I'm assuming that you've read the mattress shopping tutorial here but two of the most important links in the tutorial that I would especially make sure you've read are post #2 here which has more about the different ways to choose a suitable mattress (either locally or online) that is the best "match" for you in terms of "comfort", firmness, and PPP that can help you assess and minimize the risks of making a choice that doesn't turn out as well as you hoped for and post #13 here which has more about the most important parts of the "value" of a mattress purchase which can help you make more meaningful quality/value comparisons between mattresses in terms of suitability (how well you will sleep), durability (how long you will sleep well), and the overall value of a mattress compared to your other finalists based on all the parts of your personal value equation that are most important to you (including the price of course and the options you have available after a purchase if your choice doesn't turn out as well as you hoped for).

While again nobody can speak to how any specific mattress will "feel" for someone else or whether it will be a good "match" in terms of comfort, firmness, and PPP because this is too subjective and relative to different body types, sleeping positions, and individual preferences, sensitivities, and circumstances and you are the only one that can feel what you feel on a mattress ... outside of PPP (which is the most important part of "value"), the next most important part of the value of a mattress purchase is durability which is all about how long you will sleep well on a mattress. This is the part of your research that you can't see or "feel" and assessing the durability and useful life of a mattress depends on knowing the specifics of its construction and the type and quality of the materials inside it regardless of the name of the manufacturer on the label or how a mattress feels in a showroom or when it is relatively new so I would always make sure that you find out information listed here so you can compare the quality of the materials and components to the durability guidelines here to make sure there are no lower quality materials or weak links in a mattress that would be a cause for concern relative to the durability and useful life of a mattress before making any purchase.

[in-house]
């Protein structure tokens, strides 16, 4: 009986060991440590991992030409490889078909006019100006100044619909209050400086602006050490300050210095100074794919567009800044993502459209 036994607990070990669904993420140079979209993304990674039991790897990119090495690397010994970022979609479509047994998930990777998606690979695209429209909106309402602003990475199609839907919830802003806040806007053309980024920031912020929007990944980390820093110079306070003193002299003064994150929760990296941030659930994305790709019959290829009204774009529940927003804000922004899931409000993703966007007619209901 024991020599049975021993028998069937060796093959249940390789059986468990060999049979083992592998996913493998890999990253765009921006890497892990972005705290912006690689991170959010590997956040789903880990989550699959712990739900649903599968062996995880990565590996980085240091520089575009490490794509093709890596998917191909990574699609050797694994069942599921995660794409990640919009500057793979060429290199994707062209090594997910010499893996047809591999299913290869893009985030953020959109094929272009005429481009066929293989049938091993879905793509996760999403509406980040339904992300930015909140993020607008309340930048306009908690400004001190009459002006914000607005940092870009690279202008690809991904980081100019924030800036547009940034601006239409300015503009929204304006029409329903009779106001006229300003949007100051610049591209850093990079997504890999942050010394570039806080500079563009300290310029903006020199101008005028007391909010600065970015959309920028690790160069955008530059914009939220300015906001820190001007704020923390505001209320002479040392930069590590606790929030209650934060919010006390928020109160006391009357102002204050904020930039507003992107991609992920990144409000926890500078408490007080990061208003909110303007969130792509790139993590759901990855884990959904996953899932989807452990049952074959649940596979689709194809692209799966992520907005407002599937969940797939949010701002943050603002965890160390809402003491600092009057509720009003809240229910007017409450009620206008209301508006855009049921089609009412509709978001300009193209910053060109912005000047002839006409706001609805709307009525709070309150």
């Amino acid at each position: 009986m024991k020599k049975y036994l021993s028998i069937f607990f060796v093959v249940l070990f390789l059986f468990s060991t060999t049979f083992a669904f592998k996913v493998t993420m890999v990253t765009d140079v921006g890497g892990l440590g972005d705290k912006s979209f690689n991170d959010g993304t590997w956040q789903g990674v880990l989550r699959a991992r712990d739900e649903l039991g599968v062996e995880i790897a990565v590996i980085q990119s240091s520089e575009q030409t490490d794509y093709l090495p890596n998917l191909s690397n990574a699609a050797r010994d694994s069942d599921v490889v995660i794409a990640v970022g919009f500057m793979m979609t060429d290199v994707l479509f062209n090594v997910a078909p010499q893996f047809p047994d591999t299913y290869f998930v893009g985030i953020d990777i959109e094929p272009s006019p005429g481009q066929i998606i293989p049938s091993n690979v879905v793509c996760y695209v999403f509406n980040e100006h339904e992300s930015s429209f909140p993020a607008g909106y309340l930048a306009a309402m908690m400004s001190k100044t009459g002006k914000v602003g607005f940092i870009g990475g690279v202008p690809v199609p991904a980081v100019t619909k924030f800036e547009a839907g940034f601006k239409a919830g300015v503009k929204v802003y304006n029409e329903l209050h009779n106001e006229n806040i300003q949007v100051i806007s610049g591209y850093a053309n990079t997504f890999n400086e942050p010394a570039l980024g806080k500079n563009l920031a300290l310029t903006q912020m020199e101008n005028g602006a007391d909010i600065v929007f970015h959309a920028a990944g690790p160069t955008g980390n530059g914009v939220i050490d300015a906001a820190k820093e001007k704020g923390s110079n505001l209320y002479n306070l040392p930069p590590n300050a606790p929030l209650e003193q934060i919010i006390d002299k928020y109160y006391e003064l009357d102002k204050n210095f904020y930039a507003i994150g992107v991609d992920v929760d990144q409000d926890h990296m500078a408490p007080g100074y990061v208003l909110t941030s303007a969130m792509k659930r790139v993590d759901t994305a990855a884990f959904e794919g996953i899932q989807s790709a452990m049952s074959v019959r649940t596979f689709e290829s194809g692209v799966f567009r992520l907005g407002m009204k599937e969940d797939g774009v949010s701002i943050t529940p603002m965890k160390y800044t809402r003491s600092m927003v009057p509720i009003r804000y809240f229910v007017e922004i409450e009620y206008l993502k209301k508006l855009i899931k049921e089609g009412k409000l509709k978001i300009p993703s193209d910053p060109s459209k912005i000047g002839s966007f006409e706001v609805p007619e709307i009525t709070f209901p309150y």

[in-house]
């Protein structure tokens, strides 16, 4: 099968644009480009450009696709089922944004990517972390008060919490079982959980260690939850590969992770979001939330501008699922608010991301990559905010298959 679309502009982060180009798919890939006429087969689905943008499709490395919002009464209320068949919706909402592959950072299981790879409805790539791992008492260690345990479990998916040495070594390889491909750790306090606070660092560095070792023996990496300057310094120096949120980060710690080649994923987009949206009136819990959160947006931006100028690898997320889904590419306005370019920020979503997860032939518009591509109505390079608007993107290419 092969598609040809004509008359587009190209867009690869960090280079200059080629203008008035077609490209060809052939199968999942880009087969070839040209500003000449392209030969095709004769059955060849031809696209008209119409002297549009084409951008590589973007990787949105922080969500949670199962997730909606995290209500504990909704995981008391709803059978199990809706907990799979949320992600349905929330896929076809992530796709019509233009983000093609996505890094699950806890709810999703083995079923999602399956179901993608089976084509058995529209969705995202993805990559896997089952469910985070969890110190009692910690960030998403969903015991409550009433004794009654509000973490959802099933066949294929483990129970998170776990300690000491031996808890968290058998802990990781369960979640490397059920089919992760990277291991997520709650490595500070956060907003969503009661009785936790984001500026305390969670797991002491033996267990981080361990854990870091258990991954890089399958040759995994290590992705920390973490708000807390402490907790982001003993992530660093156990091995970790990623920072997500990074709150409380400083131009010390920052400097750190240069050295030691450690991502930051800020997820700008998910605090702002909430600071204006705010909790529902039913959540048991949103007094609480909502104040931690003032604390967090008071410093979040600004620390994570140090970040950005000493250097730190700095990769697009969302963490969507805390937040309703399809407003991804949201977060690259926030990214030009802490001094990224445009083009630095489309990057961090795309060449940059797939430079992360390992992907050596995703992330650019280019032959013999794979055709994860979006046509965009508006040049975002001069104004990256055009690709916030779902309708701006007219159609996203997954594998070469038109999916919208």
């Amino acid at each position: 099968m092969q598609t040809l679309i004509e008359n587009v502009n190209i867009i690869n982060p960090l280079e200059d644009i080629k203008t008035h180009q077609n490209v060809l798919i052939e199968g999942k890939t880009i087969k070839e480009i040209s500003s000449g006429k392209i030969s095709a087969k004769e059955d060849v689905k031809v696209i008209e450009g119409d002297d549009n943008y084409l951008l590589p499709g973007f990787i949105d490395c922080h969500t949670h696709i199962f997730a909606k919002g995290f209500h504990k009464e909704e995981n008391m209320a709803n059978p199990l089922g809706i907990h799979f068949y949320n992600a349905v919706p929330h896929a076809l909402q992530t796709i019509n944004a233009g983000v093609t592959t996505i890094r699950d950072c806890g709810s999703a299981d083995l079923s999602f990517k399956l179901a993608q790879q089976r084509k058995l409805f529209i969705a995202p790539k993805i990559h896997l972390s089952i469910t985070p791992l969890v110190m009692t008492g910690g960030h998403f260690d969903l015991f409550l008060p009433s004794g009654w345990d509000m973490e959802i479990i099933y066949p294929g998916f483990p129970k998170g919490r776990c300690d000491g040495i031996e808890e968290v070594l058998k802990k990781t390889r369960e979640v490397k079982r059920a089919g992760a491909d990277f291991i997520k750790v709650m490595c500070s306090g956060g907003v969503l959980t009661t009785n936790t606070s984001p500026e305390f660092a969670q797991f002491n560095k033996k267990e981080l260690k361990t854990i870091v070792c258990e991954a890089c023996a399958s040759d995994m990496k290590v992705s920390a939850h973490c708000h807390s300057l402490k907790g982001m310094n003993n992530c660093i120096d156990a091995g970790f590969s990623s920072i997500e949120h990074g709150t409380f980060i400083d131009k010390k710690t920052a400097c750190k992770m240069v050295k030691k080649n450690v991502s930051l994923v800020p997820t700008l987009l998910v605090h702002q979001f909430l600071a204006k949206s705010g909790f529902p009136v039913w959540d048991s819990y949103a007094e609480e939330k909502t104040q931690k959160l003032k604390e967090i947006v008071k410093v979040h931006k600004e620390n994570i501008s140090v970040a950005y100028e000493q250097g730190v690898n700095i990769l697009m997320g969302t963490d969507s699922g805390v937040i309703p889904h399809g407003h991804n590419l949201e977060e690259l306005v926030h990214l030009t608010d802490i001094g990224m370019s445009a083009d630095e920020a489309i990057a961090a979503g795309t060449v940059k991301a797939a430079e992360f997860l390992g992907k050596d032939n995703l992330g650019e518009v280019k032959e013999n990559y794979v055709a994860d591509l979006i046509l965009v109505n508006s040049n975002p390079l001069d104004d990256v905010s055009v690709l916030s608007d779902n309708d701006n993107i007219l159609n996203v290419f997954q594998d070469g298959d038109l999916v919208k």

When you can't test a mattress in person then the most reliable source of guidance is always a more detailed phone conversation with a knowledgeable and experienced retailer or manufacturer that has your best interests at heart and who can help "talk you through" the specifics of their mattresses and the properties and "feel" of the materials they are using (fast or slow response, resilience, firmness etc) and the options they have available that may be the best "match" for you based on the information you provide them, any local testing you have done or mattresses you have slept on and liked or other mattresses you are considering that they are familiar with, and the "averages" of other customers that are similar to you. They will know more about "matching" their specific mattress designs and firmness levels to different body types, sleeping positions, and preferences (or to other mattresses that they are familiar with) than anyone else.